Judge Calls Out Racial Bias In Case of Black Man Given 15-Year Sentence After His White Accomplice Gets 1 Year for the Same Crime
A federal judge in Memphis suspects race played a role in the vastly different outcomes for two men accused of committing the exact same crime.
The case that drew complaints from U.S. District JudgeJohn T. FowlkesJr.involves two drug dealers, one Black and one white, who tried selling $800 worth of ecstasy pills to an undercover cop in 2017,the Memphis Commercial Appeal reported.Mario Silas, the Black defendant, waited inside a car with a woman whileJared Weatherly, the white defendant, got into the “buyer’s” vehicle to sell him the drugs.
The Black man was handed a lengthy 15-year sentence while the white man is only serving one year behind bars.
That case and several others like it have prompted Fowlkes to challenge the issue of racial bias in the prosecutor’s office. The magistrate said he had no choice but to throw the book as Silas due to the vastly different charges prosecutors sought against the two men.
According to the Commercial Appeal, Silas faced drug charges and several other counts, in addition to a gun charge that carries a mandatory 5-year sentence. Police said Silas had a weapon on him at the time of the drug deal. That, combined with prior felony convictions and a separate federal gun case, allowed prosecutors to seek a lengthy prison term.
Meanwhile, Weatherly only faced a drug case, leading prosecutors to only seek a one-year sentence.
Fowlkes argued prosecutors could’ve charged the white man with a gun crime too since he was also implicated in the drug deal involving a gun.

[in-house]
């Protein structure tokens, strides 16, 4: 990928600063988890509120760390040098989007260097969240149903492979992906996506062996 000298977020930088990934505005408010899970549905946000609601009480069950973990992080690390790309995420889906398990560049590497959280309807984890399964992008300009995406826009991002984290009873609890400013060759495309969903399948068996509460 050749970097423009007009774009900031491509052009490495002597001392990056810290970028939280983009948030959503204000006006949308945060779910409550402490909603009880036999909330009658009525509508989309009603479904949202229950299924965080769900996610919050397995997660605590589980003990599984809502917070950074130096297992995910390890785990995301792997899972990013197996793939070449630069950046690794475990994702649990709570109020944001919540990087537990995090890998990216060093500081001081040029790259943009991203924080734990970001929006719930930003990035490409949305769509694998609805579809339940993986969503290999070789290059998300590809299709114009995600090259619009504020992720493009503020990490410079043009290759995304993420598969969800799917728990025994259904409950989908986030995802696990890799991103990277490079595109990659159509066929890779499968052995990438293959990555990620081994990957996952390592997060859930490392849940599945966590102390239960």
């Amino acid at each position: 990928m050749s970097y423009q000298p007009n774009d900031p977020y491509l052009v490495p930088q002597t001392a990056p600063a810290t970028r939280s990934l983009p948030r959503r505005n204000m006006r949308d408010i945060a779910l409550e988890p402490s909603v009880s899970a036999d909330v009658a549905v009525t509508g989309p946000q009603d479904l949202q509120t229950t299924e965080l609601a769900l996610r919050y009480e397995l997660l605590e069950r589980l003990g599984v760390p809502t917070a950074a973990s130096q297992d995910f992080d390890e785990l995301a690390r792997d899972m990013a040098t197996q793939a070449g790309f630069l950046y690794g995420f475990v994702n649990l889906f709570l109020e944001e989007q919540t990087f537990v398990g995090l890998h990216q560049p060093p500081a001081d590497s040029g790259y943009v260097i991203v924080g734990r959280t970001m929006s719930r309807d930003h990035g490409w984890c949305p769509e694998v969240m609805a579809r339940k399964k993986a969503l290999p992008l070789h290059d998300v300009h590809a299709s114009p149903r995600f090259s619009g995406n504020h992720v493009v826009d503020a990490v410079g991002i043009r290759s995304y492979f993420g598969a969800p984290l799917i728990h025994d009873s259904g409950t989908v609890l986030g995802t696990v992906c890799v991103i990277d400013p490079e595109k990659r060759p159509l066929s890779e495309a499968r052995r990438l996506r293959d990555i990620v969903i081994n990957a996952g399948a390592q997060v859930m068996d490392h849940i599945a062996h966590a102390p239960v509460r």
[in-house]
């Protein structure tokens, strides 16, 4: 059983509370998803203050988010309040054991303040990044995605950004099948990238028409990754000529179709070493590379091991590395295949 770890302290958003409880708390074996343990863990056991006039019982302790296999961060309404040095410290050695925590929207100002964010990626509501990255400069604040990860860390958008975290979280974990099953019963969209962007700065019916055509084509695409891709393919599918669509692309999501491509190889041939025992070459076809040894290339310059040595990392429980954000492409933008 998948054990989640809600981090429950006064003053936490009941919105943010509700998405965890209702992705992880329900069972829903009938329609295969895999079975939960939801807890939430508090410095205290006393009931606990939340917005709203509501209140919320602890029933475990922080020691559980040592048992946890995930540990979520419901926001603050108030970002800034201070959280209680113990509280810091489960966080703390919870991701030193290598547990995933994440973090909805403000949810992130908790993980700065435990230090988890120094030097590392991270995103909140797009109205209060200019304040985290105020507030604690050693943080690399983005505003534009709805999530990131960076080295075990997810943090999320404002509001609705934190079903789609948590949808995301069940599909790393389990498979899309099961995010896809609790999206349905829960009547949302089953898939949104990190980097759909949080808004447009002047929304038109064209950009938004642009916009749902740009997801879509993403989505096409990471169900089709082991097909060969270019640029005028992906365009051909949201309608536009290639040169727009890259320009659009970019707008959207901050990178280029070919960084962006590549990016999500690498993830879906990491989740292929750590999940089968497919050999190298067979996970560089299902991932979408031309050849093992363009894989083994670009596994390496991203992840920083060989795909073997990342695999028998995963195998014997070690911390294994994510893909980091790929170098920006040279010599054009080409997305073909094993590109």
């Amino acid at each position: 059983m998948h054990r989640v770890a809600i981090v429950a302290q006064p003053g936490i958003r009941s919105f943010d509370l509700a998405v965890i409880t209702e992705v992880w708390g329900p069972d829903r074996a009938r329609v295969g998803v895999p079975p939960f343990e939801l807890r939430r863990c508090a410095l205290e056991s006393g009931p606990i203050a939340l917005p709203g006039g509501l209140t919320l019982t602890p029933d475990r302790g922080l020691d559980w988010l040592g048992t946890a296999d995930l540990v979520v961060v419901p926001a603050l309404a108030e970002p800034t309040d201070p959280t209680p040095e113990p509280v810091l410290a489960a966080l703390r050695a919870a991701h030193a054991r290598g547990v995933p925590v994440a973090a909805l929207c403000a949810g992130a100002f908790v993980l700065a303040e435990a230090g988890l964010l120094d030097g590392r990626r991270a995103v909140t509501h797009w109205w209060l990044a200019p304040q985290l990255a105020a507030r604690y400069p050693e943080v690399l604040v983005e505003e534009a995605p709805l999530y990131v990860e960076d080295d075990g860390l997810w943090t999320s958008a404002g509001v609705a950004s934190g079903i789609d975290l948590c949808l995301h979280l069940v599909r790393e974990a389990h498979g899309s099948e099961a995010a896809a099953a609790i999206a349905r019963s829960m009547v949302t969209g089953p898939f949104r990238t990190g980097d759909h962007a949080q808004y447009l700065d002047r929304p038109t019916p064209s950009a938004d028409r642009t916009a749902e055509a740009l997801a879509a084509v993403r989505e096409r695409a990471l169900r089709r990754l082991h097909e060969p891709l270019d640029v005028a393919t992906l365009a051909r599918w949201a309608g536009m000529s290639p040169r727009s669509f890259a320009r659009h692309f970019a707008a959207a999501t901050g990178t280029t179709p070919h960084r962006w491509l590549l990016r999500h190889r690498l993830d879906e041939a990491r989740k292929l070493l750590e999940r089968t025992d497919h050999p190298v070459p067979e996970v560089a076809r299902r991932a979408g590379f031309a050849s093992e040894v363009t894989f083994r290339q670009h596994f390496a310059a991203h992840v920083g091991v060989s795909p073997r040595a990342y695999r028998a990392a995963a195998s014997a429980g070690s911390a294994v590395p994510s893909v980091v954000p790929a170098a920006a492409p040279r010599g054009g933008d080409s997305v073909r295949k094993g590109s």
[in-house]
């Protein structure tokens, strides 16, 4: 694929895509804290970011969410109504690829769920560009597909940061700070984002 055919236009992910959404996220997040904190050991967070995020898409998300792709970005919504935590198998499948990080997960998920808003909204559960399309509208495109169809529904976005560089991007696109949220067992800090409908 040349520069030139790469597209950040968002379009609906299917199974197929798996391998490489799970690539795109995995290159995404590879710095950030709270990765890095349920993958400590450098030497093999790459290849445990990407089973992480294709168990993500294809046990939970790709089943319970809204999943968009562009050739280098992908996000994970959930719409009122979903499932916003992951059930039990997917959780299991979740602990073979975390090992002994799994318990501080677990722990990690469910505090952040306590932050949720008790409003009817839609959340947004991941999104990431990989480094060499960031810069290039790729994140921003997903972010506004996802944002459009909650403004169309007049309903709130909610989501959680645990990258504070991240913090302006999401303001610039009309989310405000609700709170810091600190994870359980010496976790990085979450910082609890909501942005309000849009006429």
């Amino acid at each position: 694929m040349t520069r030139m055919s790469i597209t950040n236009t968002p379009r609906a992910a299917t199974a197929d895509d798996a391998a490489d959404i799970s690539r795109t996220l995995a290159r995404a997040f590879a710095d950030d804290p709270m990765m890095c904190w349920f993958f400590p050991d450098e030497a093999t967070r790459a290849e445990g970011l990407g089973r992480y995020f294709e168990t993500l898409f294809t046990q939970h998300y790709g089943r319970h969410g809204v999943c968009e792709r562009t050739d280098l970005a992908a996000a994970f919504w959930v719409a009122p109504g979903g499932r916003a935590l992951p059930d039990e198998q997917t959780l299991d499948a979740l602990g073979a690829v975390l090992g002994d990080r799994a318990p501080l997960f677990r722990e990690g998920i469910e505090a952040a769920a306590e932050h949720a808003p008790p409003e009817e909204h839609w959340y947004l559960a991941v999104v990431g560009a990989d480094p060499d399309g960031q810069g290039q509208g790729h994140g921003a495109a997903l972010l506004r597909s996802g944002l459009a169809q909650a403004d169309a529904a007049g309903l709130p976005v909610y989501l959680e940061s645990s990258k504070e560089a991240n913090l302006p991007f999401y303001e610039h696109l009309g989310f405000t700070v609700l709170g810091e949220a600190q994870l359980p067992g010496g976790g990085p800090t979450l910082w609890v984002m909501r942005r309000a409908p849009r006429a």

“This is another situation where a white defendant appears to have been treated differently than African-Americans, and I’m concerned about how we’re proceeding in this case,” the judge said according to a transcript of the Nov. 19 hearing.
The federal prosecutor’s office in Memphis vehemently denies racial bias was a factor in the sentence recommendation. In a statement released from U.S. Attorney D. Michael Dunavant, obtained by Memphis Commercial Appeal stated,
“Every case this office brings is unique. We make charging decisions based on the rule of law, the facts of the case and department policy.
“We make sentencing recommendations to the court based upon the federal sentencing guidelines, which take into account, among other things, each defendant’s past history.
“It is ultimately up to the court to determine the appropriate sentence for each individual defendant. Any suggestion that race plays a role in these decisions – either overtly or implicitly – is wrong.”
This isn’t the first time Fowlkes, who is one of few Black federal judges, has called out racial bias in the prosecutor’s office.
The prosecutor’s office denied any discrimination, attorney J. William Crowsaying, “I apologize to the court if you have ever thought that I or anyone in our office is taking race into account in what we charge because that’s just not the truth.”